Slide at Sacsayhuamán
Most impressive of the ruins immediately outside Cusco is Sacsayhuamán, an Inca religious temple whose fortress-like walls probably also served some military purpose. It took nearly 100 years to construct the perfectly-crafted massive walls of limestone at this sprawling site. Only the outer walls remain today; some of the base stones are 11 feet tall, and were fitted together without any mortar. The ruins are popular with people of all ages -- kids particularly like gliding down the natural "slides" shown in this picture.
Cusco's Plaza de Armas at Dusk
In addition to its Inca ruins, Cusco also has a number of colonial sights worth visiting. In the center of town, at the Plaza de Armas, is the Templo de la Compañia de Jesús, a 17th-century Jesuit church pictured here. The Plaza de Armas at dusk is an attraction in its own right: grab a bench, watch the locals and tourists interact, and enjoy the dazzling sunset over the surrounding Andes mountains.
Interior Salkantay Lodge
Day one of the Mountain Lodges of Peru trek kicks off with a 4-hour scenic drive from Cusco to the town of Mollepata. Hikers then choose between a roughly 4-hour trek, or a shorter, hour-and-a-half path to the first MLP lodge, called Salkantay. The views from both sides of the lodge can be literally breathtaking: nestled between the mountains of Salkantay and Humantay, and at an elevation of 12,500 feet, it can be hard work just to get a good lungful of oxygen. Yet the trip is worth it, for anyone who stays here is rewarded with lush accommodations, featuring high quality linens, hot showers, whirlpools, and cozy dining areas where local haute cuisine is served. With 12 rooms, Salkantay Lodge is the largest of the MLP properties; the others have 6 units each. Salkantay is also the most easily accessible of the four MLP locations -- two of the others, Wayra and Colpa, are only reachable on foot or mule and so were built in a painstakingly piecemeal fashion. (42,000 sq. ft. of sustainable materials had to be carried over an average of 6 miles to build these lodges.)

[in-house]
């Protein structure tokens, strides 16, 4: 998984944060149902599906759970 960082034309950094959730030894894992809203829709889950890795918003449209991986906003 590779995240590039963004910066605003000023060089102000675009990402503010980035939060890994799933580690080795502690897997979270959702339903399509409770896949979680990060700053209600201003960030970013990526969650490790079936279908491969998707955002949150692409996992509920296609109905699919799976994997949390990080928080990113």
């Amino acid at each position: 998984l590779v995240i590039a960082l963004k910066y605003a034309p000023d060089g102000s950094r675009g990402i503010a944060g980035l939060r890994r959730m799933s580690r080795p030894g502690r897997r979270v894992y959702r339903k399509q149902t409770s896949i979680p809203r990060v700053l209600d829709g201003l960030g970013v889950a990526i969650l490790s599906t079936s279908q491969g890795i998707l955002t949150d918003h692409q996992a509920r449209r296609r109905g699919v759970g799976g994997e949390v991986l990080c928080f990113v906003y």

Glacial Lake outside Salkantay
On day two of the MLP trek, hikers journey almost 4 miles up to a beautiful glacial lake at the base of Humantay Mountain. Wear layers and bring rain gear: this picture was captured during a hailstorm that started right after one Backroads group reached the lake. Hikers then return to Salkantay Lodge in time for a late lunch and have a few hours to go horseback riding, gear up for the big next day, simply relax, or even see a demonstration on how to make pisco sours. (This quintessential Peruvian drink combines pisco -- a wine brandy -- with lime juice and egg whites, making for a tasty concoction.)
Porter at Salkantay Pass
Day three of the MLP trek involves hiking from Salkantay Lodge to the Huayraccmachay region of Peru via Salkantay Pass, which at nearly 15,500 feet is the highest point of the trip. Porters like the one in this picture accompany all MLP hikes, bringing with them horses, water, food, and oxygen tanks. After getting to the top, hikers then make their way down to the base of the mountain for a hot lunch cooked by a personal chef of Mountain Lodges of Peru. The MLP cooks mainly use organic ingredients, either grown near the lodges or purchased from local farmers. In addition, all the MLP staff is made up of locals and donations to the charity Yanapana (www.yanapana.org) are encouraged to help eradicate poverty in the area.